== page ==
Things I Read Off the Screen in “Rotten to the Core”

Really enjoyed this — a genuinely bitter, genuinely funny comedy from the Boulting Brothers, which crosses the stylistic approach of their 60’s satires (PRIVATE’S PROGRESS, I’M ALRIGHT JACK) with the conventions of the caper movie (the military-style heist of THE LEAGUE OF GENTLEMEN seems the most obvious comparison).

The Boultings, Brighton-born twins, were pillars of the establishment (my friend Lawrie observed that John — or was it Roy? — became much friendlier when he spotted Lawrie’s old school tie: “What a bloody snob!” he thought) so their satires are aimed at, basically, everyone else. Foreigners are figures of fun, the working class are thugs and shirkers, industrialists are venal fools, the army are just idiots, etc. And everyone is out for themselves. It’s a darker world view even than Ealing’s subversively scathing THE MAN IN THE WHITE SUIT, where the comedy provides a gentle gloss over the underlying savagery.

One of the reasons this 1965 movie fits into the “Things I Read…” approach is that the Boultings use “funny names” quite a bit, as well as spoof slogans, tying their humour into the Carry On tradition. One might even say the Dickens tradition, but perhaps that’s going a bit far.

BEFORE ENTERING, PLEASE READ NOTICE. Dudley Sutton, centre, was in my first film. Having appeared in working class realist dramas such as THE LEATHER BOYS, he represents a strain of modernity inserting itself into the traditional British comedy.

The convoluted narrative centres on three hopeless career criminals, “Jelly” Knight (Dudley Sutton, all huge sleepy turtle eyes), “Scapa” Flood (James Beckett, a weasel standing on its dignity) and Lenny the Dip (Kenneth Griffith, startled Welsh gerbil), who get out of stir to find that their boss, the Duke, has passed away, having eaten up their loot in medical bills. This information comes by way of the Duke’s girl, a 19-year-old Charlotte Rampling.

Glamour girl Rampling, a former model new to cinema (she debuted in a bit role in THE KNACK earlier in ’65) carries herself well, and makes the greatest impression with her teeth, which are pearly and look very sharp and are generally bared, as is quite a bit of the rest of her. It’s a promising early lead, but gives little hint of the legend that would arise.

Now things get complicated. Rampling is dating a dim-witted Scottish army officer (Ian Bannen, snaggle-toothed and bulbous-headed), who is responsible for delivering the salaries of thousands of men on maneuvers. And the Duke is not dead — he’s pulled a Harry Lime stunt and is plotting this Great Train Robbery from a fake health spa.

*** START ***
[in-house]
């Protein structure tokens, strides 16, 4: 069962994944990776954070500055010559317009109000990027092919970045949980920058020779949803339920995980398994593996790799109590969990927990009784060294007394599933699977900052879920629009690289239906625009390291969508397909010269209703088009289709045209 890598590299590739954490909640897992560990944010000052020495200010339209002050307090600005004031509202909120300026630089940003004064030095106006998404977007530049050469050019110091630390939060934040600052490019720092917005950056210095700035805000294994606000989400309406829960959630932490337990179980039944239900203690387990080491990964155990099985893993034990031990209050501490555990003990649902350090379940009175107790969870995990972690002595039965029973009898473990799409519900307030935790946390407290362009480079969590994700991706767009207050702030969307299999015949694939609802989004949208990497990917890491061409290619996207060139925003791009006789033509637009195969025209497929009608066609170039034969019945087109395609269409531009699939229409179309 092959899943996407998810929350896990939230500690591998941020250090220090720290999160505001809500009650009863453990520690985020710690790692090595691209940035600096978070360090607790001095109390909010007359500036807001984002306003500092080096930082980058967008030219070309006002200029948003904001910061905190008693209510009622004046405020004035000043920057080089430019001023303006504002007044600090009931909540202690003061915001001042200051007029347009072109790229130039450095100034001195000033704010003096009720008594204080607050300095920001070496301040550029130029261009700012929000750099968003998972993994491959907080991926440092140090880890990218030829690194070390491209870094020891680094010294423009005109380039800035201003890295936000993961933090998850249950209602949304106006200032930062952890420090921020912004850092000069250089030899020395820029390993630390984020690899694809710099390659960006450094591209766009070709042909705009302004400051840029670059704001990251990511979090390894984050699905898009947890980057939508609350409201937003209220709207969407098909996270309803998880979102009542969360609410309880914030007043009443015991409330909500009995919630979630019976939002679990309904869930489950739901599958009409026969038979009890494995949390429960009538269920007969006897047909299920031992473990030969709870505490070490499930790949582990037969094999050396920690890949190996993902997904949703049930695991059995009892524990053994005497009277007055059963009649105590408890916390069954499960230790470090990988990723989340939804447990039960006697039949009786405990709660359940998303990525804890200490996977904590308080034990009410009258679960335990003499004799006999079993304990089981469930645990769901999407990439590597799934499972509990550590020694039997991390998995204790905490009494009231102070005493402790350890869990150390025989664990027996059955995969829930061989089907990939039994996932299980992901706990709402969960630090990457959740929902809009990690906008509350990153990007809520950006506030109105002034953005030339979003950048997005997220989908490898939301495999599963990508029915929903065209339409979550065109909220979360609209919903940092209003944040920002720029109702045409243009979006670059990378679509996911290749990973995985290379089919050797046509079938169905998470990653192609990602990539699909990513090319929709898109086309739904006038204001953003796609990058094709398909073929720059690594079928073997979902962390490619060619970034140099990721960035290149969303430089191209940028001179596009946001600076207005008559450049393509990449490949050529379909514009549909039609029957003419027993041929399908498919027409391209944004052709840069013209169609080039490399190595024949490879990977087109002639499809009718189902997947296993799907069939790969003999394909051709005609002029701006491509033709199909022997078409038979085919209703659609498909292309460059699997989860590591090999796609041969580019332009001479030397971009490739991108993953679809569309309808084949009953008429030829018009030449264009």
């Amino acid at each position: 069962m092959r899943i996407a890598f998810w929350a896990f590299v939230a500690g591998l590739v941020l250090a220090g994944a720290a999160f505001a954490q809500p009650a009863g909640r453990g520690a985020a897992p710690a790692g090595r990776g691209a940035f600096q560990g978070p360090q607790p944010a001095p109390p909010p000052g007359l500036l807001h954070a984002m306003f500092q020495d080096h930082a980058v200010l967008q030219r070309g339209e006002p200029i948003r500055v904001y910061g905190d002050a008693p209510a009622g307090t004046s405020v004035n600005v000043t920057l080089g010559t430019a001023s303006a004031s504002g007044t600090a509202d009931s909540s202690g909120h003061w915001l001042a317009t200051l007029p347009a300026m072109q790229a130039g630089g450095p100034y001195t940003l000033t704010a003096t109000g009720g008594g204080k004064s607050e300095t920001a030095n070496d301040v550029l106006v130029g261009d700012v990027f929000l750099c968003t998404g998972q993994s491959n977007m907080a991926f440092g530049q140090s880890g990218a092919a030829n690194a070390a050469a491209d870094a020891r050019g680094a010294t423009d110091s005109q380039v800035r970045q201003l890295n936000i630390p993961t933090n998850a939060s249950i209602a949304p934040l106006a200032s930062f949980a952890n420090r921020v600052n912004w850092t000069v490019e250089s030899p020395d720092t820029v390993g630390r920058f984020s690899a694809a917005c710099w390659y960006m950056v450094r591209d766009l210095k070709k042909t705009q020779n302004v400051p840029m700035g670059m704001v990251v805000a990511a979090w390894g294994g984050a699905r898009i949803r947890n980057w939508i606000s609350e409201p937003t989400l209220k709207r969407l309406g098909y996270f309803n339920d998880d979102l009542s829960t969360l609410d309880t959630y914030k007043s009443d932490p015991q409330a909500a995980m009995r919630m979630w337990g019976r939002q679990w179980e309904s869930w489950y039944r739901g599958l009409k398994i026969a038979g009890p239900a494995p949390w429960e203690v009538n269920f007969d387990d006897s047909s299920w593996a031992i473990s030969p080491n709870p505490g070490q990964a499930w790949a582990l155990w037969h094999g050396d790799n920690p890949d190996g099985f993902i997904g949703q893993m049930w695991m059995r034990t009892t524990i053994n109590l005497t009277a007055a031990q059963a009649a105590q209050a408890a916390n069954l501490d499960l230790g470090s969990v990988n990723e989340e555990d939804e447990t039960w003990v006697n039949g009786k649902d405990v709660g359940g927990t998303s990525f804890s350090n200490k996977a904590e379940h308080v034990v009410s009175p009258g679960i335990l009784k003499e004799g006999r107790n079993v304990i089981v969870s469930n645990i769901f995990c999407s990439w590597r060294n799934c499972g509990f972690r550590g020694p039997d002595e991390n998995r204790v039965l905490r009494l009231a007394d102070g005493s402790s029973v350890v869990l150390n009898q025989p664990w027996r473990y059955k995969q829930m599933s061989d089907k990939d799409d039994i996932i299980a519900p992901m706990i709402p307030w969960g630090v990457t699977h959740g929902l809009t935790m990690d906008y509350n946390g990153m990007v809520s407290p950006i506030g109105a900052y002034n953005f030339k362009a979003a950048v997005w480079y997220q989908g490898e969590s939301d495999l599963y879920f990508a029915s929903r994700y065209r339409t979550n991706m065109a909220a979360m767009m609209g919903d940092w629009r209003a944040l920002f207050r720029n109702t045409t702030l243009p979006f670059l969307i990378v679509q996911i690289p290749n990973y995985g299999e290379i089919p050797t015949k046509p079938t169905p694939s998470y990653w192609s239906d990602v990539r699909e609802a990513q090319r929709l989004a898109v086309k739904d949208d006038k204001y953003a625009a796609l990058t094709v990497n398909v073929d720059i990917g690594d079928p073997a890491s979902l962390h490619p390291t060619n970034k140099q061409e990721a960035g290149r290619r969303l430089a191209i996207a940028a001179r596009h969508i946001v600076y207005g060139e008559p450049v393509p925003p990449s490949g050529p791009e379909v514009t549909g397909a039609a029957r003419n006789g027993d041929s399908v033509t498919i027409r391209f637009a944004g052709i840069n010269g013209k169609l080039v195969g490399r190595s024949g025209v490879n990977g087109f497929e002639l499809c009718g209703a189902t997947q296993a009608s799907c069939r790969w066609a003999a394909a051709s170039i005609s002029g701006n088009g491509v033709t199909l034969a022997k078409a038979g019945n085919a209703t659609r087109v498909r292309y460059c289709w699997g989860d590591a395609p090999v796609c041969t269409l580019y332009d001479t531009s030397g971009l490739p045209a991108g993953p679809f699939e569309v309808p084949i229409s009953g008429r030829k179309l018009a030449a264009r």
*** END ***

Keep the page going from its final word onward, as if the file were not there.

The Duke is Anton Rodgers, a familiar face on UK TV, but not somebody I’d ever paid much attention to. Here he turns out to be very good. He’s a loathsome protagonist, if one can even call him protag, with a genuinely vicious bite to his performance. he does that familiar British comedy trick of descending several rungs of the class ladder in a single sentence, usually with an accompanying rise in volume, but it’s nothing like Kenneth Williams’ version of the device. Rodgers is actually a little scary, and very unpleasant. Is it possible for a comedy to get away with being this hostile to all its characters? just about, it seems.

The most pleasant figure is possibly the private eye following Rampling on behalf of her respectable father, who fears she’s in with a bad crowd. Dad is Peter Vaughan, who it seems was never young, and the PI is Eric Sykes, whose talents for scene-stealing via visual comedy tics make him a welcome addition to the mise-en-scene. (Said m-e-s is compromised in  my copy since the CinemaScope frame is trimmed to 16:9 for TV broadcast. Sigh.) Sykes is actually key to unravelling the whole heist, since his involvement alerts Thorley Walters of Scotland Yard to the fact that the Duke is alive, that he has the whole criminal underworld working for him, and that his attentions are centered on Sgt Bannen.

The thieves’ gang tests our heroes’ aptitude with a computer ripped off from Jodrell Bank (home of Britain’s biggest radra telescopes, and a source of smutty humour since “Jodrell Bank” is, like “J Arthur Rank,” routinely used as cockney rhyming slang for “wank.”) Beckett scores 2, (“FIELD OF EMPLOYMENT: BOOKIE’S RUNNER) Sutton gets 1, (“FIELD OF EMPLOYMENT: NIL”) while Griffth causes the machine to combust, as a printout declares “FIELD OF EMPLOYMENT: CHURCH OR ARMY.”

It’s an elaborate storyline, faithful to the Boulting’s tradition of peppering their films with unusual accents (how often was Northern Irish heard in British films not directly related to “the troubles”?) and colourful supporting characters. As in the earlier satires, even the regular silly jokes are notably abrasive: Sykes, disguised as a street-sweeper, mistakenly empties a shovel-full of dirt and garbage into a baby’s pram. One nice moment involves “the arms” — these are spoken of with shame and despair, since they are only to be deployed when respectable heists have failed to yield any income. Cut to Kenneth Griffith, reading the Daily Mail with a pair of false arms, while his real fingers are deployed picking pockets. This is where he discovers the Duke is alive — he tries to rob the wrong bloke, and the Duke sets fire to his newspaper, and thence to “the arms” — Griffith extinguishes his flaming extremities and lopes off, the dead limbs bouncing at his sides, simian-fashion.